Forming relationships with others requires the development of social skills, a process that begins in childhood and should continue throughout life. These qualities allow communication with others, an essential component of interacting people in a way that brings success in a variety of ways. This paper will discuss some of the skills and personal qualities that are necessary for children to develop in their interactions with other children, the family system, and the classroom, referencing the theories of Erik Erickson and social development.
Personal skills that are vital to the process of developing socially include: the ability to listen to others; the ability to empathize with others; and tolerance of differences between people. These characteristics are essential for children to hone during the process of socialization, because they are skills that will determine the positive relationships they will develop academically, personally, and professionally throughout life. During Erikson’s third stage of development, learning initiative versus guilt, part of what the healthy child learns is to cooperate with others, to lead as well as to follow (Stages of Social-Emotional Development in Children and Teenagers, 2010.)
A child may be accomplished in his or her academic studies, but without the social skills that are necessary to navigate interpersonal relationships, he or she may grow up to be unfulfilled in social and emotional areas. In fact, the realm of social and emotional learning studies the connections between biology, emotions, and intelligence and their relation to success and happiness (Stern.) The education that takes place through social and emotional experiences with others boosts the child’s emotional intelligence, providing a tremendous advantage to his or her futures, both in one’s personal life and in one’s professional endeavors.
For a child to develop the qualities listed above, it is important that his or her family environment support the development of those characteristics. A family can reinforce the establishment of tolerance, empathy, and listening skills by modeling those skills at home. For example, a family that eats dinner together most nights during the week can practice listening to each member and demonstrating an understanding of what is being said by responding to that content accurately. Family members can show empathy to each other by verbally and/or physically comforting each other when difficult issues are being discussed or experienced. Finally, tolerance can be modeled by allowing differences of opinions to be expressed, accepted, and disagreed with in a respectful way. The family environment can provide a safe climate for its members to reveal their opinions, feelings, and beliefs.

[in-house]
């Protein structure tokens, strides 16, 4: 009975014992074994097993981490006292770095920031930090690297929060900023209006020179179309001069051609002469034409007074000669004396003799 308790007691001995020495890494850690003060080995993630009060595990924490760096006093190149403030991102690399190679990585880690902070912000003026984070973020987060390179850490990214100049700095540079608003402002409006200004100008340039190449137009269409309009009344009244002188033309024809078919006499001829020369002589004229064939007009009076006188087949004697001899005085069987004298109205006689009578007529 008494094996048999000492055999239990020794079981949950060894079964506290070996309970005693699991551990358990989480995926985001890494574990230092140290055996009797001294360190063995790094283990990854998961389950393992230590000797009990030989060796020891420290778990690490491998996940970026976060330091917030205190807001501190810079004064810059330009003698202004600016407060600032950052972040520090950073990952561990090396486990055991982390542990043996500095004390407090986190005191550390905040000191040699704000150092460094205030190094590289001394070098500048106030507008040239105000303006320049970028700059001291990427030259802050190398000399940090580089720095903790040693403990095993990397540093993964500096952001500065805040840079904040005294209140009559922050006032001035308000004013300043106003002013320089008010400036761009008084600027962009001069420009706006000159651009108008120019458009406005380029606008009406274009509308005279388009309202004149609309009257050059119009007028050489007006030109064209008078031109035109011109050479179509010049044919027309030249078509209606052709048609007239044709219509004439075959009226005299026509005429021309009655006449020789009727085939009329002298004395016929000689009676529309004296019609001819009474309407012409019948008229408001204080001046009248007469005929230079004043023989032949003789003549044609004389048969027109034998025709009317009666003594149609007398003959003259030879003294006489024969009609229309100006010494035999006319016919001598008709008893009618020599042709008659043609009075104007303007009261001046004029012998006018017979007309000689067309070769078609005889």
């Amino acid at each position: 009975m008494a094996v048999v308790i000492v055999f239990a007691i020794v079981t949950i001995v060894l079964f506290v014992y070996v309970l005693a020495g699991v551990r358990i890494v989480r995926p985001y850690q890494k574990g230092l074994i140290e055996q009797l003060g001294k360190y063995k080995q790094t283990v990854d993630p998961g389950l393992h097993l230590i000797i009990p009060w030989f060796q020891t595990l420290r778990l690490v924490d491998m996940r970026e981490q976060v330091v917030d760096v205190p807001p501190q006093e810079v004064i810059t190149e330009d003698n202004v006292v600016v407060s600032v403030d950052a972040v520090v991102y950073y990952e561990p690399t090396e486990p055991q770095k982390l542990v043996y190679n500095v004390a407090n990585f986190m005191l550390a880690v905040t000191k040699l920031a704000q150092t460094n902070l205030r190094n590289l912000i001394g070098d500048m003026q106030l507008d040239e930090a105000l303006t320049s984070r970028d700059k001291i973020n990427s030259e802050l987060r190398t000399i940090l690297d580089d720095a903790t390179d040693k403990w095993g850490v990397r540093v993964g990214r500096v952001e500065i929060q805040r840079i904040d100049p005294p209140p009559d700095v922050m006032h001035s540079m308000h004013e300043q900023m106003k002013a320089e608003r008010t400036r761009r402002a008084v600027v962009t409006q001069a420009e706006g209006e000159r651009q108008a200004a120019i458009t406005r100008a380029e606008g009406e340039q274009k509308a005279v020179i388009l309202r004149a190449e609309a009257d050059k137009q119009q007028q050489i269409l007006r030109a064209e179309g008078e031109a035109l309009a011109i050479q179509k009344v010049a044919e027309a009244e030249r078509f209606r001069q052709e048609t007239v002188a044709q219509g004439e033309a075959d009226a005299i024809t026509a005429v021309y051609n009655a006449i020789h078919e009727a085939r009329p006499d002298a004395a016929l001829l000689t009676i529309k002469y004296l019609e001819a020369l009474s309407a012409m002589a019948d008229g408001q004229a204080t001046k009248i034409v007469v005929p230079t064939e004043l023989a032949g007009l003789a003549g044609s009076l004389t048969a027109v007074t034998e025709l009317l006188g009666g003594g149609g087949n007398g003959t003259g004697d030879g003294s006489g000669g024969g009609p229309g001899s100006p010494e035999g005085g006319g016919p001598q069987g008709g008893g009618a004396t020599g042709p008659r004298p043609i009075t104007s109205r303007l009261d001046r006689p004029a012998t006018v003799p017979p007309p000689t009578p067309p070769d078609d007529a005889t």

In Erikson’s fourth stage of development, industry versus inferiority, during the period that he calls the school age, which can go up to and include junior high school, a child begins to achieve competence in the more formal skills of life, a significant part of which is relating to peers (Stages of Social-Emotional Development in Children and Teenagers, 2010.) This task includes learning to play or work within a system of formal rules, building skills that promote team work. The qualities that a child will develop in his or her interactions with individuals or within the family system are supported by this developmental stage.
If a family environment demonstrates the quality of intolerance to differences of opinion, for example, it may be difficult or impossible for a child to feel comfortable expressing himself, and that child may develop a tendency to criticize others who are different. In the worst-case scenarios, these children may take extreme measures of intolerance by becoming bullies, since they had no one to comfort them or empathize with them in their own family unit.
In the classroom environment, it is essential to establish a tolerant atmosphere where people feel that they are being listened to and respected, so that one particular quality that is essential to provide this is by reinforcing fellow students’ contributions by conveying verbal support or even physical support such as a pat on the back. In addition, a quality that can provide and reinforce tolerance, understanding, and listening skills would be sticking up for the “underdog,” a person who may be isolated and feel like an outcast. Finally, courtesy is an important quality for the classroom so that people feel they are respected and will in turn be respectful.
In addition, within the classroom environment, if someone exhibits a rude or a judgmental attitude towards others, the ability of other students to empathize, listen to their peers, and express tolerance will be inhibited because energy will be used to defend oneself against being attacked. Unfortunately, if this is the tone that is set in a classroom, it can result in an unsafe place where people are afraid to speak out for fear of being rejected, mocked, or seen as lesser than the others. The development of a solid base of social skills will assist an individual in becoming a stable, secure person who will reinforce those same qualities in others. On the other hand, the lack of such skills will produce an insecure person who will tend to avoid others, intimate relationships and opportunities to work with people as a team.